Dr. Toshiya Ichinose

Contemporary Japanese History with a Focus on Military and Social History

Reliving War Experiences through Propaganda Leaflets -Reading the Involvement of the Japanese People in Wars through Leaflets-

toshiya-ichinose-1It is implied that wars in which modern Japan fought against foreign countries—such as the Sino-Japanese War, the Russo-Japanese War, the Second Sino-Japanese War, and the Pacific War—have greatly impacted our current lives as well as the international environment. How can we get a real sense of such wars with the passage of over 60 years since the culmination of the Pacific War?

Naturally, wars are the worst and the most extreme circumstances of human design. It is probably impossible to completely “know” and “learn” about such circumstances. The only thing that we can do is to continue the attempt to comprehend war by exploring a miniscule aspect of the war, by exploiting the various records that have been maintained from the past to the present—such records are referred to, in technical terms, as “historical records/archives.”

Since my days at graduate school, I have conducted research on various issues related to wars and the military. In my studies at undergraduate and master’s levels, I explored about who guaranteed the lives of the soldiers on the battlefield. After beginning my career, I attempted to relive the war, albeit only to a limited extent, by reading the diaries kept by the soldiers during their time in the army. During this period, I came across, and became enthralled by, the dubious nature of an historical archive known as propaganda fliers circulated during war-time in an effort to make enemies lose their will to fight.

Research Process
  1. Collect actual fliers through means such as online auctions.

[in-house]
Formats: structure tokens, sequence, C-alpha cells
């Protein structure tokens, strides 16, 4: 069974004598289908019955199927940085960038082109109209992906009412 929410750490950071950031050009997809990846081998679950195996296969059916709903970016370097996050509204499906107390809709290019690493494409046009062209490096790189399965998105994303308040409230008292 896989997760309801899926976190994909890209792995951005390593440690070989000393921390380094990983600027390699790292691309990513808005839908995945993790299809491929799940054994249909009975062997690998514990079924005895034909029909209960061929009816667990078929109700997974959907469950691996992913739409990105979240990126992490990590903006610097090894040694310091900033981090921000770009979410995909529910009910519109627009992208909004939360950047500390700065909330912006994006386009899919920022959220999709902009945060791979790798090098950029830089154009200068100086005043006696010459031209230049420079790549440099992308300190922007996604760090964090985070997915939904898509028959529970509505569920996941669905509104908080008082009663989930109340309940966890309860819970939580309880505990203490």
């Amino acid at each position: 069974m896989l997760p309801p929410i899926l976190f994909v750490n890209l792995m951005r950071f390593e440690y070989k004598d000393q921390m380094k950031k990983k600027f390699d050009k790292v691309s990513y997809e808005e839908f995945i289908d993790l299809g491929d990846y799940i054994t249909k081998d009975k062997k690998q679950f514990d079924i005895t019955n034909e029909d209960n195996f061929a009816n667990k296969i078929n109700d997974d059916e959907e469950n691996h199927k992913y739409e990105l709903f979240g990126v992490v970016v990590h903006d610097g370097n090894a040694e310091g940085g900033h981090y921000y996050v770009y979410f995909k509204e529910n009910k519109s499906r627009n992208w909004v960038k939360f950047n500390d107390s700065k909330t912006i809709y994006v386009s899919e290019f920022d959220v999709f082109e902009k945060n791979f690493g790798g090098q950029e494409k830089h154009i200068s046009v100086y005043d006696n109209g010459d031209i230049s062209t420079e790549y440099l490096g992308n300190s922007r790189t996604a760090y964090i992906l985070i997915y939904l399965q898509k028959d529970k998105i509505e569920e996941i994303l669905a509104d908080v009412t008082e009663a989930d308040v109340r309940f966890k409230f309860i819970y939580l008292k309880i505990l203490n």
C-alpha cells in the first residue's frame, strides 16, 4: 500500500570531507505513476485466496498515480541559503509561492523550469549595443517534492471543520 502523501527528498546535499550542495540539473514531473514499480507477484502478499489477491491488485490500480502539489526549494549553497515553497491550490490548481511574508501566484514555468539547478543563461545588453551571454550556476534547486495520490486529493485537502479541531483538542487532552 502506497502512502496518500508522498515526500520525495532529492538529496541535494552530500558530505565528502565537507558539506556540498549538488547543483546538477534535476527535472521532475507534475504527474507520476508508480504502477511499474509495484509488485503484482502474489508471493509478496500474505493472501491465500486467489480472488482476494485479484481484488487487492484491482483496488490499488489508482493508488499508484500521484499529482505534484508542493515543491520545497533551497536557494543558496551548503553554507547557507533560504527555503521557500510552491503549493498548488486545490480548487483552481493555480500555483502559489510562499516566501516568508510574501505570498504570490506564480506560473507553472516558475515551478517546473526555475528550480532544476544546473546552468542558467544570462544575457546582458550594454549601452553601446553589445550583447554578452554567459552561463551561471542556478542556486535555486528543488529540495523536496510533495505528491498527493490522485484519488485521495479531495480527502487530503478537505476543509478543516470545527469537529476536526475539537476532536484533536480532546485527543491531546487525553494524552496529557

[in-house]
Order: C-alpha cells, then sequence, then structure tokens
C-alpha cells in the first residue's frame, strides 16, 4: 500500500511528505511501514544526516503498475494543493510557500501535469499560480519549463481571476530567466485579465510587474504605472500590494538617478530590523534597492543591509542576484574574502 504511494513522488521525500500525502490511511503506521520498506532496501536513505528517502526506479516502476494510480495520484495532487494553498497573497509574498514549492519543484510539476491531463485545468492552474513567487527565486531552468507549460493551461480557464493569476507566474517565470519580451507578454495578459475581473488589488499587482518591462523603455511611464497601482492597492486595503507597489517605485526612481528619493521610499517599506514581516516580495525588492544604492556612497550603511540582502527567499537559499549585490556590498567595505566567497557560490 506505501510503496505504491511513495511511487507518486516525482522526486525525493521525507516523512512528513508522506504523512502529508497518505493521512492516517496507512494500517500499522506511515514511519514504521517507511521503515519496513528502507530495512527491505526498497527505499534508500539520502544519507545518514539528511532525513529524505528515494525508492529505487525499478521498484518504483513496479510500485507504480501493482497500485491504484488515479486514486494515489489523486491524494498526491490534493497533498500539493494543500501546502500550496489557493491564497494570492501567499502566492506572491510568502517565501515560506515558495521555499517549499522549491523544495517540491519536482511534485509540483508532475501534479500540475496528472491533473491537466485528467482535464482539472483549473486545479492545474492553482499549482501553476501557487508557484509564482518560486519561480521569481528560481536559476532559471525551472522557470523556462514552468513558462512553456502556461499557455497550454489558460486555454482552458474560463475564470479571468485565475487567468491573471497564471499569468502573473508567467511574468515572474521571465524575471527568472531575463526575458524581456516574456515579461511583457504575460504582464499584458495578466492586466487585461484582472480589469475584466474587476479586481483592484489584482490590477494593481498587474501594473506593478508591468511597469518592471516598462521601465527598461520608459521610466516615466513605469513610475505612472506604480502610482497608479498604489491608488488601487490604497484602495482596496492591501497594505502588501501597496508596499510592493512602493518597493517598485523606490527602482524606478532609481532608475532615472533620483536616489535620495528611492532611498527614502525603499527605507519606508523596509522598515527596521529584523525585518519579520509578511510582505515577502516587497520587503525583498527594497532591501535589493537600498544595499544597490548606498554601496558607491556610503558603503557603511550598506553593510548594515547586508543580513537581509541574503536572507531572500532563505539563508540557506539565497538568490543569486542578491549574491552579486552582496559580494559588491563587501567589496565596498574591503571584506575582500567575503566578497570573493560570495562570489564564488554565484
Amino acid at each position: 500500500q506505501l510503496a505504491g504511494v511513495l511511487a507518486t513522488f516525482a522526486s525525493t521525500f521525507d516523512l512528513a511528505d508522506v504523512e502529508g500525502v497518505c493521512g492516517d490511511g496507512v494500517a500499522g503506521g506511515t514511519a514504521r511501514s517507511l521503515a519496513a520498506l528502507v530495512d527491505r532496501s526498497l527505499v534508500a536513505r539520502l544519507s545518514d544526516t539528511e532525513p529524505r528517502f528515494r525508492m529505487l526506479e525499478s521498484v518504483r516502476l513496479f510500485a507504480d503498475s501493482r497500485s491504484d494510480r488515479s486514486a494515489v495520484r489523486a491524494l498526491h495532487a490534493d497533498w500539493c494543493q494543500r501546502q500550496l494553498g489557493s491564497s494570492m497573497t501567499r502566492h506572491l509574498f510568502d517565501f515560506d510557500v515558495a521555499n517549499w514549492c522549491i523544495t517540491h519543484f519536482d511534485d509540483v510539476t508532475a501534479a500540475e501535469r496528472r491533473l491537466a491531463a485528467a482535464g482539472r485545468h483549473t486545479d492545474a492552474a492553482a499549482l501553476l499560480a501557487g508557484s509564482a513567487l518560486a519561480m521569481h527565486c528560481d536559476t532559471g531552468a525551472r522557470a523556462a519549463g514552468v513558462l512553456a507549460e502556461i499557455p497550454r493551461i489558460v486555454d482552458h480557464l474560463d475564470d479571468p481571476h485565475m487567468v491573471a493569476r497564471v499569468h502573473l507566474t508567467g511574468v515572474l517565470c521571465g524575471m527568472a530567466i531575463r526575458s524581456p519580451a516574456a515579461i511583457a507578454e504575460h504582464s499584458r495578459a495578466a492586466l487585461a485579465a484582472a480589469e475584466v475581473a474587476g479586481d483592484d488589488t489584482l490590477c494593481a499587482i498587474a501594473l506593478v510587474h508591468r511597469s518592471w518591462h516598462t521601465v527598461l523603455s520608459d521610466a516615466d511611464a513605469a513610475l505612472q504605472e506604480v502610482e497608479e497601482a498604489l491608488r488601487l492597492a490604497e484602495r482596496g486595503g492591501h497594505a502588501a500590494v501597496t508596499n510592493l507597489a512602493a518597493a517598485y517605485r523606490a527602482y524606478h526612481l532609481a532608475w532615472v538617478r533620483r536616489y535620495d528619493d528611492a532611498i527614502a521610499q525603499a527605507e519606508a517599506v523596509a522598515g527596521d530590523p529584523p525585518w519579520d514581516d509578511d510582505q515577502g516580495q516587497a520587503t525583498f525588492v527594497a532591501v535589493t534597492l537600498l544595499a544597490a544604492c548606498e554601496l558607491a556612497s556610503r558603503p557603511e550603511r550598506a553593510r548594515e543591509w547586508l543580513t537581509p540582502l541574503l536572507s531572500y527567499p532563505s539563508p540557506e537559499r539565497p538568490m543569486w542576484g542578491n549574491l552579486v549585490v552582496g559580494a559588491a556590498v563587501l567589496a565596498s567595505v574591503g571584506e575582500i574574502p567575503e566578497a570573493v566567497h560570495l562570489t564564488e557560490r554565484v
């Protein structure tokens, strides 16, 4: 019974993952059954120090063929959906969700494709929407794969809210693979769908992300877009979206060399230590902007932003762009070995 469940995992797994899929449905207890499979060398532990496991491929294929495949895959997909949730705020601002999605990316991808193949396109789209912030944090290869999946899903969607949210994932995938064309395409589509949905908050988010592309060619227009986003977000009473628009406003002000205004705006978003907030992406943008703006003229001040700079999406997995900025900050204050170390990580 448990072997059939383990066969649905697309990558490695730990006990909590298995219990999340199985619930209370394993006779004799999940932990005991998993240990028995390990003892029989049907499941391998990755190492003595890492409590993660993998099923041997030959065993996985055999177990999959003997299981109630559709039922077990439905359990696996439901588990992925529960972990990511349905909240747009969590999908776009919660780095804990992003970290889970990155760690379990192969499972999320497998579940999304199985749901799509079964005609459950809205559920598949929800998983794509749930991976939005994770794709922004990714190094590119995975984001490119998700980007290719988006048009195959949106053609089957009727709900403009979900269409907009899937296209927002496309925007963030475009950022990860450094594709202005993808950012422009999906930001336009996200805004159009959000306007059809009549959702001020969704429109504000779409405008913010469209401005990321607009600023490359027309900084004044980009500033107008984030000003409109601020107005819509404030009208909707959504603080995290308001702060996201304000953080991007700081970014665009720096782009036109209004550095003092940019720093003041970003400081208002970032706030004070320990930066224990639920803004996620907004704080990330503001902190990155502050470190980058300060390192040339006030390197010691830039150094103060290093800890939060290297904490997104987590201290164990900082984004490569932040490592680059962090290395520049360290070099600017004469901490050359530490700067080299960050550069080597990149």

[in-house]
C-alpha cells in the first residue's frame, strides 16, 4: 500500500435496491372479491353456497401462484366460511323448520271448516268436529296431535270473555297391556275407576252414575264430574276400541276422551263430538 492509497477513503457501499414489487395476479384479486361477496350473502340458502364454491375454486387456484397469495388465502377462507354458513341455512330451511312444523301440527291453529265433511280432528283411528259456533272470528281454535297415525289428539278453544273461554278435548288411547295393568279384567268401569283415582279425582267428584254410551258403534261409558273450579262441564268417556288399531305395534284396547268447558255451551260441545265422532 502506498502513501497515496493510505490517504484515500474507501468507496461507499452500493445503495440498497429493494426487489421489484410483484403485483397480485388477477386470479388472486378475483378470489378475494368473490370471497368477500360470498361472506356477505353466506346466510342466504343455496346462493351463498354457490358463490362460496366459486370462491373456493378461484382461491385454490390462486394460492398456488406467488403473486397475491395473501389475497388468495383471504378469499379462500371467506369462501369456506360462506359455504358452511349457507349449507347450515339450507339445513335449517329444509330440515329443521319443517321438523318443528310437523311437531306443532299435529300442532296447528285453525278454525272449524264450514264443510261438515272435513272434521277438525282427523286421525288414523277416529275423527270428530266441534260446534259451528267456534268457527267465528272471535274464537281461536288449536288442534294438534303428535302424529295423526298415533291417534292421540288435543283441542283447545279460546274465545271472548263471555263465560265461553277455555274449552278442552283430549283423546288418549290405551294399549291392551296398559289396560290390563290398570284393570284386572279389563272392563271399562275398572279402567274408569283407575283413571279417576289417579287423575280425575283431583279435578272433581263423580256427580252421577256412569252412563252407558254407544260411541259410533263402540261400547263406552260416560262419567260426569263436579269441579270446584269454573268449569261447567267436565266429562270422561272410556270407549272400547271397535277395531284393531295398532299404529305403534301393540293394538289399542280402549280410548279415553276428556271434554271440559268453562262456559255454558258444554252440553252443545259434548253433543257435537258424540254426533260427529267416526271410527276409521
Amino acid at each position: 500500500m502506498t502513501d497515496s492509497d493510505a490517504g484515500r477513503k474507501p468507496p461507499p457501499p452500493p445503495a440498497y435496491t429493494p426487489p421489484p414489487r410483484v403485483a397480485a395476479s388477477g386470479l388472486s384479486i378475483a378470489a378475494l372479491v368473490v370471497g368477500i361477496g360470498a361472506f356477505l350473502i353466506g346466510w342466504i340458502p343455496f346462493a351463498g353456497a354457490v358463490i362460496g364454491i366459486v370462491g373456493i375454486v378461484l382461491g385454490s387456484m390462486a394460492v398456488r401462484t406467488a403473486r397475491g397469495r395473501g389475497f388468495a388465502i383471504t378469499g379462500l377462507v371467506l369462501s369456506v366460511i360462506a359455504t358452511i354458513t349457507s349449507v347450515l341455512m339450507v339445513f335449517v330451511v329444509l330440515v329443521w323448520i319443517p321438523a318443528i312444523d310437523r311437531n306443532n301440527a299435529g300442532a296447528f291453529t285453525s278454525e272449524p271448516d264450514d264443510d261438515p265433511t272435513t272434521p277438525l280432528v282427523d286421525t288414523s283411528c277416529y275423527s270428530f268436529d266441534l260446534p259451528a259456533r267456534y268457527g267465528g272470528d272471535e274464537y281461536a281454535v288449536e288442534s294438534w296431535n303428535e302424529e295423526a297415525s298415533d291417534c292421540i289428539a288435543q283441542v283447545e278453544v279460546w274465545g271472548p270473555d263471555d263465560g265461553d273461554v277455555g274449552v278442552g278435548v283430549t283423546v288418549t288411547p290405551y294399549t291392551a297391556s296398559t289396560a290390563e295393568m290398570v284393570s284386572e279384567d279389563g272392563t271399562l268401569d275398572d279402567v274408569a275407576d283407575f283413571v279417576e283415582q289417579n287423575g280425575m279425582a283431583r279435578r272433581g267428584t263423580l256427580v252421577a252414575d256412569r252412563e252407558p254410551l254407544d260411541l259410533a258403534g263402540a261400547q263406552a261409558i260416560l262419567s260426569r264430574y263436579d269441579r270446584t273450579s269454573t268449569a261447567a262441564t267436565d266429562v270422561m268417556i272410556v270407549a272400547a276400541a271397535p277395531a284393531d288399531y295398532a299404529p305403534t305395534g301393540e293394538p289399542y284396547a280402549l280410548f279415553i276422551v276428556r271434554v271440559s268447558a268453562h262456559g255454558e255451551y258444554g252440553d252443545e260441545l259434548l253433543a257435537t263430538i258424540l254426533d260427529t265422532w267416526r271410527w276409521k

2. Clarify the creation period through markers, such as ID numbers.
  3. Consult the war chronicles and army troop history written by soldiers, and the recorded descriptions of air raids experienced by civilians who remained in Japan to gather descriptions of when they picked up and read propaganda leaflets. Learn about people’s opinions and feelings when they read such pamphlets.
  4. Place the findings gained from such processes in a chronological order to clarify the involvement of the Japanese people in wars based on leaflets.
Research achievement:


  • Leaflets that Fluttered in War Fields: Re-Reading the Pacific War through Propaganda Leaflets (Kodansha Sensho Métier, 2007)
  • Reading Sino-Japanese and Pacific War through Propaganda Leaflets (Kashiwa Shobo, 2008).
  • Provided resource materials and appeared for an interview in the TV Asahi group program: Telementary Series: 65 Years after the War (3) Paper Bombs Came Falling Down (broadcast on TV Asahi on August 17, 2010 (Tues)).


Toshiya Ichinose

Associate Professor, Ph.D. (Comparative Social Culture) (Kyushu University, 2003)

Philosophy and History Course, Department of Liberal Arts, Faculty of Liberal Arts

January 19, 1971/Capricorn

  • March 1994: Graduated from the Faculty of Arts, Kyushu University
  • March 1998: Completed the Doctorate Program in Comparative Socio-Cultural Studies at Kyushu University Graduate School (without dissertation)
  • April 1998: Began working as an assistant at National Museum of Japanese History (Assistant Professor at the Institute from April 2007)
  • October 2007: Began working as an Assistant Professor at the Faculty of Liberal Arts, Saitama University